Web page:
“One of the biggest HR trends of 2023 will be the initiatives to counter or avoid employee burnout. Employee wellness will be emphasized more because it’s one of the factors that applicants prioritize when looking for a job. If you want to hire quality talent, you must attract them with quality compensation, which is why wellness programs that prioritize employee health, happiness, and contentment will be a big deal in the future.
To prepare for this, we have already slowly implemented a few programs. A part of our employee benefits includes a health care plan that encompasses mental health services. They may not be open to seeking help from peers and their manager, but at least you made it known that you have provided it for their use at any time in case they need counseling and therapy.” -Debbie Meeuws, Owner and CEO, Nature’s Arc Organic
Get Your People to Stay
“I think one of the biggest HR trends of 2023 will be a focus on employee retention. With the economy slowly recovering from the pandemic, companies will be more worried about losing their top talent to competitors. Companies will increasingly recognize that it is more cost-effective to invest in retaining existing employees than to constantly recruit and train new ones.
They’ll therefore invest more in employee development and engagement programs. I’m preparing for this trend by ensuring that our HR policies and practices are aligned with our company’s strategy and goals. We’ll also need to focus on creating a positive work environment and offering competitive benefits packages.” -Johannes Larsson, Founder and CEO, JohannesLarsson.com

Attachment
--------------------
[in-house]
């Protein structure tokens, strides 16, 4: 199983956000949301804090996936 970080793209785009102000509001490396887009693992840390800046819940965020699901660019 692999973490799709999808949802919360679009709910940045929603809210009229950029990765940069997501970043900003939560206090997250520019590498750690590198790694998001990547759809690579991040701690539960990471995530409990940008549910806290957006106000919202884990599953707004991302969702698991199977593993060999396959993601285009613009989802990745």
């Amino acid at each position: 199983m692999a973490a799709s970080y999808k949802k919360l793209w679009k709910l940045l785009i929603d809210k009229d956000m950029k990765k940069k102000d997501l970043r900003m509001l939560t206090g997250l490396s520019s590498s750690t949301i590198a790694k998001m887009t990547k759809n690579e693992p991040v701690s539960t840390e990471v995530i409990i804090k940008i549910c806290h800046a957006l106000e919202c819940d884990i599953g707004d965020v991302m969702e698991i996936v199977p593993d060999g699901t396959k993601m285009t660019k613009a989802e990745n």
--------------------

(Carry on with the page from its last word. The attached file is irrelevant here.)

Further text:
Make It the Year of Flexibility
“One of the biggest HR trends of 2023 will be the continued rise of remote work. With more and more companies embracing flexible work arrangements, it’s likely that even more employees will be working from home in the next few years. To prepare for this trend, my HR team and I are focusing on creating policies and procedures that will make it easy for employees to work remotely. We’re also working on ensuring that our communication and collaboration tools are up to date so that everyone can stay connected no matter where they are.” -Erik Pham, CEO, Health Canal
Invest in Self-Care
“A subtle problem is affecting organizations. According to the American Psychological Association (APA), the pandemic’s effects on workplace stress were felt by more than three out of five employees. Eighty-seven percent of Americans are concerned about inflation, and seven in 10 workers are worried that their income hasn’t grown to reflect increases in purchasing power. In order to address the burnout dilemma, HR must first address its own.
Even though it may go against the basic requirement of their profession to prioritize helping others, human resources specialists should put on their own oxygen masks first. If not, the department won’t have the resources to help the rest of the business. The next thing we expect HR to do is to take a more proactive approach to resilience and well-being. This requires developing a more comprehensive employee welfare strategy that gives priority to their financial, physical, and mental well-being.” -Brad Burnie, Founder, Starships